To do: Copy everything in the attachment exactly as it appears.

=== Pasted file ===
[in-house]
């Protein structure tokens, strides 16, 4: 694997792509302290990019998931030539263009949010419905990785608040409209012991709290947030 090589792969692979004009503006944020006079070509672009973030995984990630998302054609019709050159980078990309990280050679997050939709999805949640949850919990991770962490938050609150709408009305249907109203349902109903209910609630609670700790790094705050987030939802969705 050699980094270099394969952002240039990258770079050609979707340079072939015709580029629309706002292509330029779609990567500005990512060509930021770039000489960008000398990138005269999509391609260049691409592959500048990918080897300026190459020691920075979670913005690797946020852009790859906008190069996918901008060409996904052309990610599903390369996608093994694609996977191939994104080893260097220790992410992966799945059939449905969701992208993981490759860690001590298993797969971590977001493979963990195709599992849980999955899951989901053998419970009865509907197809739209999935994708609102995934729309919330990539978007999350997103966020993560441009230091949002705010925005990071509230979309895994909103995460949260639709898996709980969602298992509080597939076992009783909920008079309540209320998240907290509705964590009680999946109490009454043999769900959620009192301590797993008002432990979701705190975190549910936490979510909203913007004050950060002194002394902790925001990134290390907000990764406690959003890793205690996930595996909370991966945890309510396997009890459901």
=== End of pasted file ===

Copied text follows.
[in-house]
């Protein structure tokens, strides 16, 4: 694997792509302290990019998931030539263009949010419905990785608040409209012991709290947030 090589792969692979004009503006944020006079070509672009973030995984990630998302054609019709050159980078990309990280050679997050939709999805949640949850919990991770962490938050609150709408009305249907109203349902109903209910609630609670700790790094705050987030939802969705 050699980094270099394969952002240039990258770079050609979707340079072939015709580029629309706002292509330029779609990567500005990512060509930021770039000489960008000398990138005269999509391609260049691409592959500048990918080897300026190459020691920075979670913005690797946020852009790859906008190069996918901008060409996904052309990610599903390369996608093994694609996977191939994104080893260097220790992410992966799945059939449905969701992208993981490759860690001590298993797969971590977001493979963990195709599992849980999955899951989901053998419970009865509907197809739209999935994708609102995934729309919330990539978007999350997103966020993560441009230091949002705010925005990071509230979309895994909103995460949260639709898996709980969602298992509080597939076992009783909920008079309540209320998240907290509705964590009680999946109490009454043999769900959620009192301590797993008002432990979701705190975190549910936490979510909203913007004050950060002194002394902790925001990134290390907000990764406690959003890793205690996930595996909370991966945890309510396997009890459901």